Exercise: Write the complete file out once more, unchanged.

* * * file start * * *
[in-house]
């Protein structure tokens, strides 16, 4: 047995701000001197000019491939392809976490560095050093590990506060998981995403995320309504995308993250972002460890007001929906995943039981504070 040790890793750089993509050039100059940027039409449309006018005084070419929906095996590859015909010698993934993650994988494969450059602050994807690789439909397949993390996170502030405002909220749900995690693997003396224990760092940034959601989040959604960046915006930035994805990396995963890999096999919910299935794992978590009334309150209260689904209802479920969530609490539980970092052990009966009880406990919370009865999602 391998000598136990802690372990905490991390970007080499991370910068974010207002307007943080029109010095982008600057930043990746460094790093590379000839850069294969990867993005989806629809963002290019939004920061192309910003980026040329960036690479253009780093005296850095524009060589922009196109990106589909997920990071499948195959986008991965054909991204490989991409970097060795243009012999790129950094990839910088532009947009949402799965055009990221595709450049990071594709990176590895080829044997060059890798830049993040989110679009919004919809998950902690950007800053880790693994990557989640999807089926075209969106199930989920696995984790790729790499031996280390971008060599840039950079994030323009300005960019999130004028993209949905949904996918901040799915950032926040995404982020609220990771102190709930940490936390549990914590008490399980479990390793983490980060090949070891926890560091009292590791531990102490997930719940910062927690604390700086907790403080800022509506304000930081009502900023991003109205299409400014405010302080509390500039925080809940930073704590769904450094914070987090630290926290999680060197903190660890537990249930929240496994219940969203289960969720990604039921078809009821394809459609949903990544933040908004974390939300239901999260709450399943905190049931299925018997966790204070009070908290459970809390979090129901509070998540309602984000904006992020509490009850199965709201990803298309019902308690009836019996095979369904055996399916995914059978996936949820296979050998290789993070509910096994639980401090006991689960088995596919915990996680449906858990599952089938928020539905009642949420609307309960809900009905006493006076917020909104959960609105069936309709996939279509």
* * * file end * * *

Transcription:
[in-house]
């Protein structure tokens, strides 16, 4: 047995701000001197000019491939392809976490560095050093590990506060998981995403995320309504995308993250972002460890007001929906995943039981504070 040790890793750089993509050039100059940027039409449309006018005084070419929906095996590859015909010698993934993650994988494969450059602050994807690789439909397949993390996170502030405002909220749900995690693997003396224990760092940034959601989040959604960046915006930035994805990396995963890999096999919910299935794992978590009334309150209260689904209802479920969530609490539980970092052990009966009880406990919370009865999602 391998000598136990802690372990905490991390970007080499991370910068974010207002307007943080029109010095982008600057930043990746460094790093590379000839850069294969990867993005989806629809963002290019939004920061192309910003980026040329960036690479253009780093005296850095524009060589922009196109990106589909997920990071499948195959986008991965054909991204490989991409970097060795243009012999790129950094990839910088532009947009949402799965055009990221595709450049990071594709990176590895080829044997060059890798830049993040989110679009919004919809998950902690950007800053880790693994990557989640999807089926075209969106199930989920696995984790790729790499031996280390971008060599840039950079994030323009300005960019999130004028993209949905949904996918901040799915950032926040995404982020609220990771102190709930940490936390549990914590008490399980479990390793983490980060090949070891926890560091009292590791531990102490997930719940910062927690604390700086907790403080800022509506304000930081009502900023991003109205299409400014405010302080509390500039925080809940930073704590769904450094914070987090630290926290999680060197903190660890537990249930929240496994219940969203289960969720990604039921078809009821394809459609949903990544933040908004974390939300239901999260709450399943905190049931299925018997966790204070009070908290459970809390979090129901509070998540309602984000904006992020509490009850199965709201990803298309019902308690009836019996095979369904055996399916995914059978996936949820296979050998290789993070509910096994639980401090006991689960088995596919915990996680449906858990599952089938928020539905009642949420609307309960809900009905006493006076917020909104959960609105069936309709996939279509």